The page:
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Our God is magnificent; beyond words to describe, right?  There are no boundaries to his greatness, splendor, and righteousness.

Among his glorious attributes are power and wisdom, grace and mercy, goodness and love.

These lofty thoughts and more about the King of the universe are poetically presented in Psalm 145.

Yet there is at least one attribute of God not directly mentioned in this psalm or anywhere else in scripture.  We have to look at the evidence and infer that, yes, our Heavenly Father has…

…a sense of humor!



Exhibit A:  Creation



Slipping, sliding otters.  Leaping, somersaulting dolphins. Swinging, scratching monkeys.  They make us laugh–might they not bring great pleasure to God, especially since he made them?

And have you ever seen young gooney birds learning to fly?  Their tumbly landings in particular are hilarious!


Exhibit B:  Scripture

Get this:  God spoke through a donkey once to get the attention of a sorcerer named Balaam (Numbers 22, 23).  In case you’re not familiar with the story, I repeat:  The donkey did the talking, speaking the words God gave her (22:19).  Imagine the look on Balaam’s face!  If we had been there, I’m sure we would have been stifling our guffaws.  Might God have been chuckling a bit, too?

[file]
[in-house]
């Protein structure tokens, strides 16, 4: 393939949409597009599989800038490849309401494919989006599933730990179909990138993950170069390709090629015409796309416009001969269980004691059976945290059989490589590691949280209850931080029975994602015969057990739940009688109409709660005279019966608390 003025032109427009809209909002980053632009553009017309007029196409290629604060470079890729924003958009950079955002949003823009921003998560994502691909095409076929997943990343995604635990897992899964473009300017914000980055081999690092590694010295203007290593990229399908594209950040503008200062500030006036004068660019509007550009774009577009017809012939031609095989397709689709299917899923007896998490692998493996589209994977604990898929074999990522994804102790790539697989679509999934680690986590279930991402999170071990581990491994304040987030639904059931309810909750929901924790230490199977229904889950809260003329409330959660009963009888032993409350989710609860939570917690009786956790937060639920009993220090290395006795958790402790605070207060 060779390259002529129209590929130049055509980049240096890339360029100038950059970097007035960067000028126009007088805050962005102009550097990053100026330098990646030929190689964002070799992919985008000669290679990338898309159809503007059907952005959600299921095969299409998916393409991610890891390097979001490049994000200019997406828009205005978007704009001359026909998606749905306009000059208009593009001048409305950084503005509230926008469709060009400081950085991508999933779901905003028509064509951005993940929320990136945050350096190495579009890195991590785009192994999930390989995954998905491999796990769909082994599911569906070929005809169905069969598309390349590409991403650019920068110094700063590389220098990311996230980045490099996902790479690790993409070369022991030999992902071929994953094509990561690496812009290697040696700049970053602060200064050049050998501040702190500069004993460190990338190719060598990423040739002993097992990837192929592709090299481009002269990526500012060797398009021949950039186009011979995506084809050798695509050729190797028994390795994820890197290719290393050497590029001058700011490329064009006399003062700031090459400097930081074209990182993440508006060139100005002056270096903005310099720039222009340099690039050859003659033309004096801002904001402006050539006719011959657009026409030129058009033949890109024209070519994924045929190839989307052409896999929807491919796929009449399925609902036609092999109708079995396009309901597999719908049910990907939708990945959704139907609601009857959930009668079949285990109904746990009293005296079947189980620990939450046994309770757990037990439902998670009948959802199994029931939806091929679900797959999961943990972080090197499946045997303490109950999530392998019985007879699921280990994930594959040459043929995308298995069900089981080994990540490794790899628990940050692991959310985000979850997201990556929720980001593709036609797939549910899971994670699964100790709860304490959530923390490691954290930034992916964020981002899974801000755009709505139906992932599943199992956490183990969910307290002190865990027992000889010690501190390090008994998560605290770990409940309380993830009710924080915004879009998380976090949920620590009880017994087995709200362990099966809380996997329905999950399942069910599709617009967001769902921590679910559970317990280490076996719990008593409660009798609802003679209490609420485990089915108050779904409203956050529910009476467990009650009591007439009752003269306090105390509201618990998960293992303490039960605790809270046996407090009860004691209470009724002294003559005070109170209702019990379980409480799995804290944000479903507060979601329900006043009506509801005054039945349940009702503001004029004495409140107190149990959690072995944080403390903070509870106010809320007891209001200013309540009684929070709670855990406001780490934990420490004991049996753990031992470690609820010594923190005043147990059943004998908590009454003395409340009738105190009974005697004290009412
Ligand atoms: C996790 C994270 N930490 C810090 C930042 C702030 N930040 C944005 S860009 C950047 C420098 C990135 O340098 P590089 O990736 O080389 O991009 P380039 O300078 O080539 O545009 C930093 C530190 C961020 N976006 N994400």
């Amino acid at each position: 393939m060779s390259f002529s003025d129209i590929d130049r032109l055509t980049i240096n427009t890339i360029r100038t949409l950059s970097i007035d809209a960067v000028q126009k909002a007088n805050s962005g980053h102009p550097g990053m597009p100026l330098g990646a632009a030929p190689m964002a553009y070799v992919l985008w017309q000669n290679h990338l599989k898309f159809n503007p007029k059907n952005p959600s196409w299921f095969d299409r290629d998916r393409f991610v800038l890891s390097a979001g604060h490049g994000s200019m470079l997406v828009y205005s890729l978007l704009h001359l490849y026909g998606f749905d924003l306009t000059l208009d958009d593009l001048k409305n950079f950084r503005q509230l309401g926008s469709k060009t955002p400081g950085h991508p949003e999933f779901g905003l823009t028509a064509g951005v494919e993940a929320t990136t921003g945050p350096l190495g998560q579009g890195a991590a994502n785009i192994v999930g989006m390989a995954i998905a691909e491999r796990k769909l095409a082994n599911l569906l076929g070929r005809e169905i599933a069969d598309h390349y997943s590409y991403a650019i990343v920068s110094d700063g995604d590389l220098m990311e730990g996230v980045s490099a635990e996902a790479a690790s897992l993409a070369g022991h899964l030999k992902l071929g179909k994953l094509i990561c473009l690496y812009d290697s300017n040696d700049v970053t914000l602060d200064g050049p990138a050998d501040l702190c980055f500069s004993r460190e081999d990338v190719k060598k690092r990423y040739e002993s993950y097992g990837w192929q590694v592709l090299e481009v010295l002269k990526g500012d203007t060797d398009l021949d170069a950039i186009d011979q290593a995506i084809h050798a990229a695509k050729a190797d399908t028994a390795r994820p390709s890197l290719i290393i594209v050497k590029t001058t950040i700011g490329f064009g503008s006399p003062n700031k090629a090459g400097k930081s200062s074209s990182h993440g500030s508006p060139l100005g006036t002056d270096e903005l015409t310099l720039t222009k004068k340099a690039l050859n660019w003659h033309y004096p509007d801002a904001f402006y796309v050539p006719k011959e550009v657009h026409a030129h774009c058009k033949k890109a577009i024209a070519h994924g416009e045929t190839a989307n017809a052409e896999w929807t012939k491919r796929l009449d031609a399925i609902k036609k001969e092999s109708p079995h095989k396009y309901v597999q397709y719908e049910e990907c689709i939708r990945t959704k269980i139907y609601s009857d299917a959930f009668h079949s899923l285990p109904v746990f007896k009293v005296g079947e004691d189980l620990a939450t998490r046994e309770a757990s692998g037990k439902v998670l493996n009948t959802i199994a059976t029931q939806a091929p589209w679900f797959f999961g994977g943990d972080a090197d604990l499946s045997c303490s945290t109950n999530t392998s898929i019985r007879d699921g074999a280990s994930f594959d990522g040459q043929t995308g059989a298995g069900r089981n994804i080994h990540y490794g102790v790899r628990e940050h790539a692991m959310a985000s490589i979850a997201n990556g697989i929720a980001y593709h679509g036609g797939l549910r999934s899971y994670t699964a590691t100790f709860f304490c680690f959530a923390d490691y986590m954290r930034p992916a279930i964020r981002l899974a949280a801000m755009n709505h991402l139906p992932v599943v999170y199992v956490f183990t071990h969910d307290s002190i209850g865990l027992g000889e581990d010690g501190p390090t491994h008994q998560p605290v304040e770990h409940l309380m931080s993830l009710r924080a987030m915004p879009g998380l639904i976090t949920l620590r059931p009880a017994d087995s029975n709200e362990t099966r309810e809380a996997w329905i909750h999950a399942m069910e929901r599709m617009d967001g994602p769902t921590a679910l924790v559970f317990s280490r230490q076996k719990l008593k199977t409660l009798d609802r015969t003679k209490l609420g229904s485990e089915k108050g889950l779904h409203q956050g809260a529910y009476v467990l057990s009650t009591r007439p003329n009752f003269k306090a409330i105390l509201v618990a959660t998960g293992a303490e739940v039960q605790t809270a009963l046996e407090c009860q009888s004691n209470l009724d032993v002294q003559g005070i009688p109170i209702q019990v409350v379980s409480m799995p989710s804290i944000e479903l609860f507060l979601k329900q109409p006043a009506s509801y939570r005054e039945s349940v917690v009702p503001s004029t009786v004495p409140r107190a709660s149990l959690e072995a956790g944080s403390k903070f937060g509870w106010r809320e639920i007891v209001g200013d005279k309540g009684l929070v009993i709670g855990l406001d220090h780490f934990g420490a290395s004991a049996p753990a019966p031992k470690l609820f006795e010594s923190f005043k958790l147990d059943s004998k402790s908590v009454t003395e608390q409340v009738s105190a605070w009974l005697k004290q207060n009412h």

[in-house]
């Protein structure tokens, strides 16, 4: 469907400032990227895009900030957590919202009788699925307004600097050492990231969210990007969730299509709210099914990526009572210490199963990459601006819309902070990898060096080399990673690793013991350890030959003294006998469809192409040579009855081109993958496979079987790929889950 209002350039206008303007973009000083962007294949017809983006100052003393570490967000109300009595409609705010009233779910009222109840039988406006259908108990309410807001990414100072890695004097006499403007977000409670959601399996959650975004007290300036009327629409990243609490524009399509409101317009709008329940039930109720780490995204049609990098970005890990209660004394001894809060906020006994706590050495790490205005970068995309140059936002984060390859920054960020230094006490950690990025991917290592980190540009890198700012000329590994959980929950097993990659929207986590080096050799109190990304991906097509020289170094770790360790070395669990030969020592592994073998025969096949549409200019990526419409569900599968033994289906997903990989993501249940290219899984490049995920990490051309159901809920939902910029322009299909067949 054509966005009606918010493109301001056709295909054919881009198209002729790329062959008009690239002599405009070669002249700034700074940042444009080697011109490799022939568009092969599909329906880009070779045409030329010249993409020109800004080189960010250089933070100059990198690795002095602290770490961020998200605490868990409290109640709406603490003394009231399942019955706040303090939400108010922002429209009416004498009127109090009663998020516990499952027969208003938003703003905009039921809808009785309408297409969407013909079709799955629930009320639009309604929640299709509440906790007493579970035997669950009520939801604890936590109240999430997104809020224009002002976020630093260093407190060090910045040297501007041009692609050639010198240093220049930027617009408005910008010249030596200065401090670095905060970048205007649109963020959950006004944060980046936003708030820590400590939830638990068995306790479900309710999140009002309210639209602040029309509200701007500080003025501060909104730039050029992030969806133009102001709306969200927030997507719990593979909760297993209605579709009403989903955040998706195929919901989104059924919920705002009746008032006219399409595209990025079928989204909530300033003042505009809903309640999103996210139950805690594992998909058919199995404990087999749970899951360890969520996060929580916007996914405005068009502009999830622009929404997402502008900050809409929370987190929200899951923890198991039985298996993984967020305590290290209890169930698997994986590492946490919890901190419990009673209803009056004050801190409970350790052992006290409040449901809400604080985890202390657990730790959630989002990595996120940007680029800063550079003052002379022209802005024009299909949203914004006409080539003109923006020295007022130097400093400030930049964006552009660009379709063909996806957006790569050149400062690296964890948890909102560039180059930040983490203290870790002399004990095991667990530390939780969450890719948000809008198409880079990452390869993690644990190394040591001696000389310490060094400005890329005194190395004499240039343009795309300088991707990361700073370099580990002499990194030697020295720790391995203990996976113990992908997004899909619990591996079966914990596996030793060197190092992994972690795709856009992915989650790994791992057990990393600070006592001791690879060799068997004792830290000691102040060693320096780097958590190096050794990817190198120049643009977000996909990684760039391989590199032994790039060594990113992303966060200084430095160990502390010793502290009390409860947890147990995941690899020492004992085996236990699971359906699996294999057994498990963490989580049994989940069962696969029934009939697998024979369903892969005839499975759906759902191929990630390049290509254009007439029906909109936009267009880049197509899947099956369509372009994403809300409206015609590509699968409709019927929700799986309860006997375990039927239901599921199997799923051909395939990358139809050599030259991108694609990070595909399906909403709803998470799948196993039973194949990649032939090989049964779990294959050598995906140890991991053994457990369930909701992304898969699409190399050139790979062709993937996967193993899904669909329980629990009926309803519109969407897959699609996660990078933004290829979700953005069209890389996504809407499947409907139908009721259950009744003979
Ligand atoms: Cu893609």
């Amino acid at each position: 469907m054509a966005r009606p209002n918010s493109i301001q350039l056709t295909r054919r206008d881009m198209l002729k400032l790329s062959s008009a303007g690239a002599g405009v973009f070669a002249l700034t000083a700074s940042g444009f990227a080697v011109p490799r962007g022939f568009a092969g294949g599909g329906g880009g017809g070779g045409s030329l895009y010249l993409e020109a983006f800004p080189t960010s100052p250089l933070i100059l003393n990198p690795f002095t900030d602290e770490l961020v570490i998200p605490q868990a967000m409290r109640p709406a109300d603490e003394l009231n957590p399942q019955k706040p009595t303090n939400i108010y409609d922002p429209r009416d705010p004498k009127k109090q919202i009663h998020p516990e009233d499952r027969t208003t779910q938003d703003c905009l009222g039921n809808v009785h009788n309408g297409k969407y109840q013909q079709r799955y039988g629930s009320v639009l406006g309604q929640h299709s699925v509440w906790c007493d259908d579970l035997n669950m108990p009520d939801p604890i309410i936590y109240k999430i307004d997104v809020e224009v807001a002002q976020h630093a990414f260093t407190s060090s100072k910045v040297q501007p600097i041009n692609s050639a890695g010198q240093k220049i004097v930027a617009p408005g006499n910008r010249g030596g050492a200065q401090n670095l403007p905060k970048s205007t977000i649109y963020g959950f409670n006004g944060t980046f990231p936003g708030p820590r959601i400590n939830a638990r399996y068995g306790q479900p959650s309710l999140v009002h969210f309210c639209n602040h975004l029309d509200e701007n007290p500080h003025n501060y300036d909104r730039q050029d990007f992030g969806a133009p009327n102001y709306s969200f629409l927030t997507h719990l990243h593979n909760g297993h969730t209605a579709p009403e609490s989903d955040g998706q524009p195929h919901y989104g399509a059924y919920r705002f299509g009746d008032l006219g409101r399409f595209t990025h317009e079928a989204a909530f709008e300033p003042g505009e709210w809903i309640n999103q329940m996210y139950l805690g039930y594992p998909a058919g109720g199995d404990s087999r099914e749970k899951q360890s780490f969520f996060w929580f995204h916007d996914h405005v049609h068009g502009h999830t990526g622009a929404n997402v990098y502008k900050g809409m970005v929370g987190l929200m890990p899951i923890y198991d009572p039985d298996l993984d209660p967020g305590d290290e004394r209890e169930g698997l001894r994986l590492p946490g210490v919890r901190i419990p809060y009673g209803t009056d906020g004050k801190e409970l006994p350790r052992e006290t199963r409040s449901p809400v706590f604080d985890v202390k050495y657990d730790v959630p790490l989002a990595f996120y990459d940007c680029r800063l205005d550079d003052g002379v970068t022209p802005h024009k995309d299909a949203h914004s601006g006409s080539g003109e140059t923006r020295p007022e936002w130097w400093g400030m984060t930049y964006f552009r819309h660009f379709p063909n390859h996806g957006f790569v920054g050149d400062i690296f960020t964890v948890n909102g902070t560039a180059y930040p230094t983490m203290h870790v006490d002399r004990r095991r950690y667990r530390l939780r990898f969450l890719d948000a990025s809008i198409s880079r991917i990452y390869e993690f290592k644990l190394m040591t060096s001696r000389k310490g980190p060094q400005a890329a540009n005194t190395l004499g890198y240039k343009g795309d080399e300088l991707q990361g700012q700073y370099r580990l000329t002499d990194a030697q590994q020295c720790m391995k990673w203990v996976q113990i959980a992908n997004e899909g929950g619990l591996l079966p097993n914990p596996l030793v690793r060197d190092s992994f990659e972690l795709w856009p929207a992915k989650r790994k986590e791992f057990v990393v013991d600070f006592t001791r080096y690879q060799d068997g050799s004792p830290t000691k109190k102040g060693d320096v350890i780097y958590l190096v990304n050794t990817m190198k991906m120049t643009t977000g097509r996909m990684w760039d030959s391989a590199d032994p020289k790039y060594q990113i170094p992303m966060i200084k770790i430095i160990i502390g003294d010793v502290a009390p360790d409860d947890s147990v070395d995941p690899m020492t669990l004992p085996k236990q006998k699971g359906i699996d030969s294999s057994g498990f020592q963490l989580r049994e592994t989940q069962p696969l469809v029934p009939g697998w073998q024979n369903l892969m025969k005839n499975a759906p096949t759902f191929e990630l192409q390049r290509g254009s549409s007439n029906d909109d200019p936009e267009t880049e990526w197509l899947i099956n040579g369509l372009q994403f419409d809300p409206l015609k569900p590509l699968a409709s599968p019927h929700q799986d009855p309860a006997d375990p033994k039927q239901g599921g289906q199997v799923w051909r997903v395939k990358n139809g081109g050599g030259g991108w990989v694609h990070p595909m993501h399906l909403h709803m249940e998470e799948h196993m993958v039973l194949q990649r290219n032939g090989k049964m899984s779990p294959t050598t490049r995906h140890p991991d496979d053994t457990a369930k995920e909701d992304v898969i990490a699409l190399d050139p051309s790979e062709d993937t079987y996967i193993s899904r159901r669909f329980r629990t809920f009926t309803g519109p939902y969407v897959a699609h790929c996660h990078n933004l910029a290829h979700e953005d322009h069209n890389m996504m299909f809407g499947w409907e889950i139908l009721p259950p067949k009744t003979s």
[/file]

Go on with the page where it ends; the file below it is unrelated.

In the book of Job, God used the example of an ostrich to help Job understand the Lord’s sovereignty.  As you read this description, visualize the scene as if portrayed in a cartoon.  Give the ostrich a doltish expression to enhance further the humor-factor!



“The ostrich flaps her wings futilely—all those beautiful feathers, but useless!  She lays her eggs on the hard ground, leaves them there in the dirt, exposed to the weather, not caring that they might get stepped on and cracked or trampled by some wild animal.  She’s negligent with her young, as if they weren’t even hers.  She cares nothing about anything.  She wasn’t created very smart, that’s for sure, wasn’t given her share of good sense.  But when she runs, oh, how she runs, laughing, leaving horse and rider in the dust (Job 39:13-18, The Message).